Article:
Product: Pertussis Toxin from B. pertussis, Lyophilized in Buffer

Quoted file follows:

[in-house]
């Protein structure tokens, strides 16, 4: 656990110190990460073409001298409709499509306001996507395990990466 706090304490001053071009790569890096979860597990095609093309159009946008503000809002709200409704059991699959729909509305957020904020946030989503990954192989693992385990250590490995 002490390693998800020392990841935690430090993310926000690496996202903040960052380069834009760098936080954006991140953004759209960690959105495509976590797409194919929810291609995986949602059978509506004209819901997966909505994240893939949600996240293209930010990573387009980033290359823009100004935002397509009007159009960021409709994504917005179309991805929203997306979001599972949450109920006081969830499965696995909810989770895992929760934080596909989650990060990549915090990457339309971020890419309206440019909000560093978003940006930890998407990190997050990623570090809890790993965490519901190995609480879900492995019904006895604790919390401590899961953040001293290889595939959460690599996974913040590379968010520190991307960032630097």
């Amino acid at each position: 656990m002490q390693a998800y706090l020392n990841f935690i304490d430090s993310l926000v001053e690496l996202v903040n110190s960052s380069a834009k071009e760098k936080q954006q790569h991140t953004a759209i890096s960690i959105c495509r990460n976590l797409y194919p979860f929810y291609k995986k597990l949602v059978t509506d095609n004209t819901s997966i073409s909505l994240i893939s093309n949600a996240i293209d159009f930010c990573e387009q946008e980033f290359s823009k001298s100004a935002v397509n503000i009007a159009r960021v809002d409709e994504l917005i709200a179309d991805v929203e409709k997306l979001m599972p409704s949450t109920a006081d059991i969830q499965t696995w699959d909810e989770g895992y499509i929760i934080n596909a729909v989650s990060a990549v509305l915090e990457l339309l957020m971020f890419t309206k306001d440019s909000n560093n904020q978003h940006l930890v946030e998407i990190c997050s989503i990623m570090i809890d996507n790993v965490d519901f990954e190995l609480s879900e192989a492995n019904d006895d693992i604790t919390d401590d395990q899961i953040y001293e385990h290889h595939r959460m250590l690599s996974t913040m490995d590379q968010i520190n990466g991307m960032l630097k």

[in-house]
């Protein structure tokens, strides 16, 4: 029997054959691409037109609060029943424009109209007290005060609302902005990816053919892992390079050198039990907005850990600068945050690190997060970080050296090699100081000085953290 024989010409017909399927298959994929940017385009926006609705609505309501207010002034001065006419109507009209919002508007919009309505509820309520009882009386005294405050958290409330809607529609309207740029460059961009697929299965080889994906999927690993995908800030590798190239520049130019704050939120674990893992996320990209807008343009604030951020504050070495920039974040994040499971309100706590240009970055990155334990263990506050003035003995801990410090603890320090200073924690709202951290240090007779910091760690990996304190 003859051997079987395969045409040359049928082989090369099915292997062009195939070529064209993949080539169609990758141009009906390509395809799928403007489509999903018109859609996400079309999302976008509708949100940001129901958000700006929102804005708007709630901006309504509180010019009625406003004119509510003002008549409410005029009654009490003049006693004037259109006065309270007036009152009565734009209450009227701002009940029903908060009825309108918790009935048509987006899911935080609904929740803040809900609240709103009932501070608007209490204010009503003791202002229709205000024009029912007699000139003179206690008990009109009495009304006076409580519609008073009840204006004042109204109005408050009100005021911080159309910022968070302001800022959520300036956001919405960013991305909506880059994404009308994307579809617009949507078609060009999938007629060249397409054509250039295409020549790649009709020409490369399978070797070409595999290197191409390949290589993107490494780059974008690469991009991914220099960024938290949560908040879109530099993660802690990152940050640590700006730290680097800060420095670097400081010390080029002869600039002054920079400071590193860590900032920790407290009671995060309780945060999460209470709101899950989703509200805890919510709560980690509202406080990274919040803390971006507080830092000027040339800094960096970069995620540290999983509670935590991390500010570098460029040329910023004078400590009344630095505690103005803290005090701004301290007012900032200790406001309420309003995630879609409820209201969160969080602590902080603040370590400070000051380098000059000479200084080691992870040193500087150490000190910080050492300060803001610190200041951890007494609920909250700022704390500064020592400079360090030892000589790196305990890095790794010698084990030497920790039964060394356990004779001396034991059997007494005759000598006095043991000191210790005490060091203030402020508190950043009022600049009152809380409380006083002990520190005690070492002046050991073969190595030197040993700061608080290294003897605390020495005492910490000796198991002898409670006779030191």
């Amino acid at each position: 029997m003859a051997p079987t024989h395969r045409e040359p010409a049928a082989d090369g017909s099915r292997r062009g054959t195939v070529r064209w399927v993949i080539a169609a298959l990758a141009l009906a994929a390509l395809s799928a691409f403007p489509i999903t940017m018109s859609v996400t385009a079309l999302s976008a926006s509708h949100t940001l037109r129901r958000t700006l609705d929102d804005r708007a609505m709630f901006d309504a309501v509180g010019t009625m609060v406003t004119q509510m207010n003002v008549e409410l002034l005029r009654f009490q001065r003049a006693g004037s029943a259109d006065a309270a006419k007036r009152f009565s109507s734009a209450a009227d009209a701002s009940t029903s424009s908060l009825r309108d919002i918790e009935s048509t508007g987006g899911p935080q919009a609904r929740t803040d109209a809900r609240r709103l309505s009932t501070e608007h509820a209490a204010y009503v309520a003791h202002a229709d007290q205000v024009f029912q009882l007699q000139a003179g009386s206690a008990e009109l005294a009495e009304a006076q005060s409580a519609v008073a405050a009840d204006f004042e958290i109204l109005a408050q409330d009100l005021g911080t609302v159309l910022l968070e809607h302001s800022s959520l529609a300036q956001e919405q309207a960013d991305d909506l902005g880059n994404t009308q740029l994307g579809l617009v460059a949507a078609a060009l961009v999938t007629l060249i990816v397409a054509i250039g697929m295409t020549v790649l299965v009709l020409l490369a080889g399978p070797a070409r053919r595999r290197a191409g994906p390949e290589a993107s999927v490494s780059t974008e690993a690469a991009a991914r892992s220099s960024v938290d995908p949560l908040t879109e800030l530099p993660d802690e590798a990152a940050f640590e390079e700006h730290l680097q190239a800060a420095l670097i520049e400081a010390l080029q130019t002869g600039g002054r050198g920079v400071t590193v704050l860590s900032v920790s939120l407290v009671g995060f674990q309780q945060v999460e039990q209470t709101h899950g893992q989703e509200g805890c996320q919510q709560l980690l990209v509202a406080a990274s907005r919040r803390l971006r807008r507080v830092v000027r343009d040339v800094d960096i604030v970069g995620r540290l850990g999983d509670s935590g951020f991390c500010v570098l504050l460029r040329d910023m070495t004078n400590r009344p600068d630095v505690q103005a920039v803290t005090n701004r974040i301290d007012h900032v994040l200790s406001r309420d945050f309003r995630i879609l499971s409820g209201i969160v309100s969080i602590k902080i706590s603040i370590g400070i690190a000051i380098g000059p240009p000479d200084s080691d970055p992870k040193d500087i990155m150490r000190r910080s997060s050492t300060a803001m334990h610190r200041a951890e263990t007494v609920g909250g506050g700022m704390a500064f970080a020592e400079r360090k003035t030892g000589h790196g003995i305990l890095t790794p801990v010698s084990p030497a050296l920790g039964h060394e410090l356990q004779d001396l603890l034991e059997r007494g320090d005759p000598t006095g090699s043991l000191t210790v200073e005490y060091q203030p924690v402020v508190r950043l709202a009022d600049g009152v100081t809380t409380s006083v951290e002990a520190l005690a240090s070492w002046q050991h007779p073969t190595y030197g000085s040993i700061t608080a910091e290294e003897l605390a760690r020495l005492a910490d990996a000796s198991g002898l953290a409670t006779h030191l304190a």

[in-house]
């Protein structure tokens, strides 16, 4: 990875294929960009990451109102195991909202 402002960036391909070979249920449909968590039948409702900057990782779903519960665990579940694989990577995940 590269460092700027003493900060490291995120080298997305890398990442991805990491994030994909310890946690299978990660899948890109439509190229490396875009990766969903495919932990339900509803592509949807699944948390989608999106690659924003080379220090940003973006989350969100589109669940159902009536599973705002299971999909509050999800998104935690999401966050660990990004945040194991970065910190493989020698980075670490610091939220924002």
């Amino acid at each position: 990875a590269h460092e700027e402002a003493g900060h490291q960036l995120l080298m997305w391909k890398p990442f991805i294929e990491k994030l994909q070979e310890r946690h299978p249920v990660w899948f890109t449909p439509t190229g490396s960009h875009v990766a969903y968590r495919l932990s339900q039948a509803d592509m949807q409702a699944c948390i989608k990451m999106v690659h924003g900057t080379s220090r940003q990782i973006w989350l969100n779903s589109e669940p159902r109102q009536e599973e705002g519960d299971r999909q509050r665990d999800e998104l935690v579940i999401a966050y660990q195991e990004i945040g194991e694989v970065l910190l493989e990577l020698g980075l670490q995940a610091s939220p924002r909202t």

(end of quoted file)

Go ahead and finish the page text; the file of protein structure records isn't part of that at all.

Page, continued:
Cholera toxin (Ctx) is an AB-type protein toxin that acts as an ADP-ribosyltransferase to disrupt intracellular signaling in the target cell. It moves by vesicle carriers from the cell surface to the endoplasmic reticulum (ER) of an intoxicated cell. The catalytic CtxA1 subunit then dissociates from the rest of the toxin, unfolds, and activates the ER-associated degradation system for export to the cytosol. Translocation occurs through an unusual ratchet mechanism in which the cytosolic chaperone Hsp90 couples CtxA1 refolding with CtxA1 extraction from the ER. Here, we report that Hsp90 recognizes two peptide sequences from CtxA1: an N-terminal RPPDEI sequence (residues 11-16) and an LDIAPA sequence in the C-terminal region (residues 153-158) of the 192 amino acid protein. Peptides containing either sequence effectively blocked Hsp90 binding to full-length CtxA1. Both sequences were necessary for the ER-to-cytosol export of CtxA1. Mutagenesis studies further demonstrated that the RPP residues in the RPPDEI motif are required for CtxA1 translocation to the cytosol. The LDIAPA sequence is unique to CtxA1, but we identified an RPPDEI-like motif at the N- or C-termini of the A chains from four other ER-translocating toxins that act as ADP-ribosyltransferases: pertussis toxin, Escherichia coli heat-labile toxin, Pseudomonas aeruginosa exotoxin A, and Salmonella enterica serovar Typhimurium ADP-ribosylating toxin. Hsp90 plays a functional role in the intoxication process for most, if not all, of these toxins. Our work has established a defined RPPDEI binding motif for Hsp90 that is required for the ER-to-cytosol export of CtxA1 and possibly other toxin A chains as well. This article is protected by copyright. All rights reserved.